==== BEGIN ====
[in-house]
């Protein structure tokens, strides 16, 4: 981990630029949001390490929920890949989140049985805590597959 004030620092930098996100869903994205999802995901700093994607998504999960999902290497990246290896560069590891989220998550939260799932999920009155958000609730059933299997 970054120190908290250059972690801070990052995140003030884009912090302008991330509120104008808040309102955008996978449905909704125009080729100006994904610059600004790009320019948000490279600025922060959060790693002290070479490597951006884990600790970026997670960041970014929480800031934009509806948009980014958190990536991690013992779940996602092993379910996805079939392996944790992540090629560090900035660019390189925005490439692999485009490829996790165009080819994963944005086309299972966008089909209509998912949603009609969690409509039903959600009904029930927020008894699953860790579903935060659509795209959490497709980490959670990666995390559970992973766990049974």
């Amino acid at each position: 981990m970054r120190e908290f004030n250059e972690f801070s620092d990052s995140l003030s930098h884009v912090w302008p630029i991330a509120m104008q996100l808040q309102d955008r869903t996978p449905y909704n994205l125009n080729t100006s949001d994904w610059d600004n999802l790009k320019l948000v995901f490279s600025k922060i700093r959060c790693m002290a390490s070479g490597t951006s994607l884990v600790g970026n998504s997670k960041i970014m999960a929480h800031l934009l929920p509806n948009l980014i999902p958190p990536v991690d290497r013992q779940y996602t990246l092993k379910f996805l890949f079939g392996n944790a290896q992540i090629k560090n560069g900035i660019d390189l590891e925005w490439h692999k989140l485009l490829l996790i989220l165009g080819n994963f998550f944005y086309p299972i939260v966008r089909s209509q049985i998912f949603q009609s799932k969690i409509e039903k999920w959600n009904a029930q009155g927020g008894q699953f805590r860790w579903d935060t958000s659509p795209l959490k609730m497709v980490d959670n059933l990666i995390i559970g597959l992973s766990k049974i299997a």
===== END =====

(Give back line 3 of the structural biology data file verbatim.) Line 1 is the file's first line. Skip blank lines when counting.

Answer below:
């Amino acid at each position: 981990m970054r120190e908290f004030n250059e972690f801070s620092d990052s995140l003030s930098h884009v912090w302008p630029i991330a509120m104008q996100l808040q309102d955008r869903t996978p449905y909704n994205l125009n080729t100006s949001d994904w610059d600004n999802l790009k320019l948000v995901f490279s600025k922060i700093r959060c790693m002290a390490s070479g490597t951006s994607l884990v600790g970026n998504s997670k960041i970014m999960a929480h800031l934009l929920p509806n948009l980014i999902p958190p990536v991690d290497r013992q779940y996602t990246l092993k379910f996805l890949f079939g392996n944790a290896q992540i090629k560090n560069g900035i660019d390189l590891e925005w490439h692999k989140l485009l490829l996790i989220l165009g080819n994963f998550f944005y086309p299972i939260v966008r089909s209509q049985i998912f949603q009609s799932k969690i409509e039903k999920w959600n009904a029930q009155g927020g008894q699953f805590r860790w579903d935060t958000s659509p795209l959490k609730m497709v980490d959670n059933l990666i995390i559970g597959l992973s766990k049974i299997a």